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New geopolitics in the Red Sea region 
Bizusew Ashagrie (University of Gothenburg)
Yohannes Tekalign Beza (Institute for Peace and Security Studies, Addis Ababa University)
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Politics and International Relations (x) Futures (y)
Philosophikum, S81
Wednesday 31 May, -
Time zone: Europe/Berlin

Short Abstract:

The Red Sea region is at the center of a new geopolitical intrigue. By considering African actors as co-designers of the emergent collaborations, this panel seeks to explore the array of political, economic, and social relations across the Red Sea.

Long Abstract:

The Red Sea region is at the center of a new geopolitical intrigue. The intensity and diversity of political, economic, and social cooperation between states in the Horn of Africa and the Middle East is unprecedented. Conventional explanations tend to emphasize national interests that drive actors in the Middle East to project their power into the Horn of Africa--a view that casts African actors as mere spectators in a geopolitical game. This panel suggests instead that African actors are co-designers of their relationships to players in the Middle East. We posit that political interactions between states rely on the establishment of a common ideational ground. The latter may build on imaginaries of uniqueness, on shared legacies of exchange and connectivity, or shared spatial visions for the region.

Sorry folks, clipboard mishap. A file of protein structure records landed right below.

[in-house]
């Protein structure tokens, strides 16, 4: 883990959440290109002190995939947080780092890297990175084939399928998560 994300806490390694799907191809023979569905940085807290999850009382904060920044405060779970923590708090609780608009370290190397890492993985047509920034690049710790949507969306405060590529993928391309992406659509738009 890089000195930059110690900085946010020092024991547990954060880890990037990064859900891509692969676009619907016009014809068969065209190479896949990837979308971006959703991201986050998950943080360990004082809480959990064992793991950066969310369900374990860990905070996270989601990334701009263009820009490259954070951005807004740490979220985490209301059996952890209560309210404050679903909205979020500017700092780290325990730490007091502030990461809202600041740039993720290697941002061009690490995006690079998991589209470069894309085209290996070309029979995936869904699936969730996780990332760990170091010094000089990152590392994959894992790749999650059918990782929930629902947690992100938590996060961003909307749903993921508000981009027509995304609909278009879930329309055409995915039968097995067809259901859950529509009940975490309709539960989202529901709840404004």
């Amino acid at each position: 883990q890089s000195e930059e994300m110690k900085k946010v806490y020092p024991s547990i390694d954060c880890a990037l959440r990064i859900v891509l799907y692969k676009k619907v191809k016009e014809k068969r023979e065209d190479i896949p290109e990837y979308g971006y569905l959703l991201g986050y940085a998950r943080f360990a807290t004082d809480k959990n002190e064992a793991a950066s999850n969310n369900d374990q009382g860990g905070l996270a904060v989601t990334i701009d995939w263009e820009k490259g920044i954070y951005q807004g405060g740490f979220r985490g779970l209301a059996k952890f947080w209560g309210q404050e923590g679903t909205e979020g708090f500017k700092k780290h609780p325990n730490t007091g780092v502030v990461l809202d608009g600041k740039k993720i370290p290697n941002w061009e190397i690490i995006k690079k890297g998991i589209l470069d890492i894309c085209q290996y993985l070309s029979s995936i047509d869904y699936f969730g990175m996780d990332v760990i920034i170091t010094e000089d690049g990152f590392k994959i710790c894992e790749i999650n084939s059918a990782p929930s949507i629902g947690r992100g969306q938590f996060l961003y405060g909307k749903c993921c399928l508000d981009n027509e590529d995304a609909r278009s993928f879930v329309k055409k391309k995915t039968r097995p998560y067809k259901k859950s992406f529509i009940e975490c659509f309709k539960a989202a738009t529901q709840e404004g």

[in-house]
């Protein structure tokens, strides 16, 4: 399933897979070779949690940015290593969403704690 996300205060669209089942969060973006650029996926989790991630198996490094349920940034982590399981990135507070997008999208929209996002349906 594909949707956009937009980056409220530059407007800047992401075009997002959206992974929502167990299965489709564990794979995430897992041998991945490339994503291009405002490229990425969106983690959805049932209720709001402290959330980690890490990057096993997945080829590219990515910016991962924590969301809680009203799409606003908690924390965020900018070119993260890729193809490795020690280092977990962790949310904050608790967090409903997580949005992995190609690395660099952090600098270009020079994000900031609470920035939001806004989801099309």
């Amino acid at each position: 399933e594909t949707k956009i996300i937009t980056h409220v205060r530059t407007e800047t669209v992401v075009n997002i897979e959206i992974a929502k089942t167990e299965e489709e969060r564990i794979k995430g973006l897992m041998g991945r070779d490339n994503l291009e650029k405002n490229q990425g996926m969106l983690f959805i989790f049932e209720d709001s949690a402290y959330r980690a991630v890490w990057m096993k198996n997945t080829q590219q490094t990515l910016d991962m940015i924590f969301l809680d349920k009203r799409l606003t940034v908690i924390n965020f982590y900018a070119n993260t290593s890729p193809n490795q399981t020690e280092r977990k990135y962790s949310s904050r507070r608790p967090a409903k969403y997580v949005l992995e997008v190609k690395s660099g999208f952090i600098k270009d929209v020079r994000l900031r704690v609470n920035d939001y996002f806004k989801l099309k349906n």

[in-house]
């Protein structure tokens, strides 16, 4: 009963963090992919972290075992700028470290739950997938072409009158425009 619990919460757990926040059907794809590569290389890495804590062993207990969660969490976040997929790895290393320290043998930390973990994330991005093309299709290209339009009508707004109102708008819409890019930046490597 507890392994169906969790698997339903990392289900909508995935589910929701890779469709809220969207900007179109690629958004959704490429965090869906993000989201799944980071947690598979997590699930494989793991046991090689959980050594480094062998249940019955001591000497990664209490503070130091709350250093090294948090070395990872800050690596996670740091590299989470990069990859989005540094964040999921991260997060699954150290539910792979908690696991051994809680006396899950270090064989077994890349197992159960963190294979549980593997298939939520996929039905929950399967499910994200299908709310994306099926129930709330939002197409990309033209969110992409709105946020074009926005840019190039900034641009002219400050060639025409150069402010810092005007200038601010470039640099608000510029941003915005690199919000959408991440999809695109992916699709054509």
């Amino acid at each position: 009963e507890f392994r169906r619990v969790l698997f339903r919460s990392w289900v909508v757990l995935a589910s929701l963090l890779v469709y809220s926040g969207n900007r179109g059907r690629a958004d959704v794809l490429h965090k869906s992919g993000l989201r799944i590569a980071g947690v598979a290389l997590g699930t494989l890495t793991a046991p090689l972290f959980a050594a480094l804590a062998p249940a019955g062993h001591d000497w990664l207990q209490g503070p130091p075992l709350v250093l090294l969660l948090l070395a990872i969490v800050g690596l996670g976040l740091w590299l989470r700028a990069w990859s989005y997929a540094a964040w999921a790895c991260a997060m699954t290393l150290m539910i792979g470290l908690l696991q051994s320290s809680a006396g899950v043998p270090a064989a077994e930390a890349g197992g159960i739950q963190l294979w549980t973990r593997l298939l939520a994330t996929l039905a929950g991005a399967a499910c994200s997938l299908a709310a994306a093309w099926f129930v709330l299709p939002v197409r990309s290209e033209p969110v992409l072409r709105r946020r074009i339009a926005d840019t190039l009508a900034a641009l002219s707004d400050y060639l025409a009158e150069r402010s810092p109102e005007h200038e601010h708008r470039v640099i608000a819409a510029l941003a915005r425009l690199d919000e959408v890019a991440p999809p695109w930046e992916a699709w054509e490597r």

The panel seeks to explore the entanglement of East African/Horn of Africa states in the Red Sea region in the past, present and future. We invite papers that empirically or conceptually explore the multiplicity of those ties by zeroing in on how notions of space, history, and identity are mobilized for making claims about as well as enacting new political orders in the region.

Empirically, the panel is open for a broad range of cases and policy areas, such as security arrangements, infrastructure projects, or issues of migration. Theoretically, contributions may build on perspectives within political geography (from logistics, infrastructure studies to critical geopolitics), international relations, or anthropology. In addition, the panel encourages proposals with a diverse set of methodological approaches.

Accepted papers:

Session 1 Wednesday 31 May, 2023, -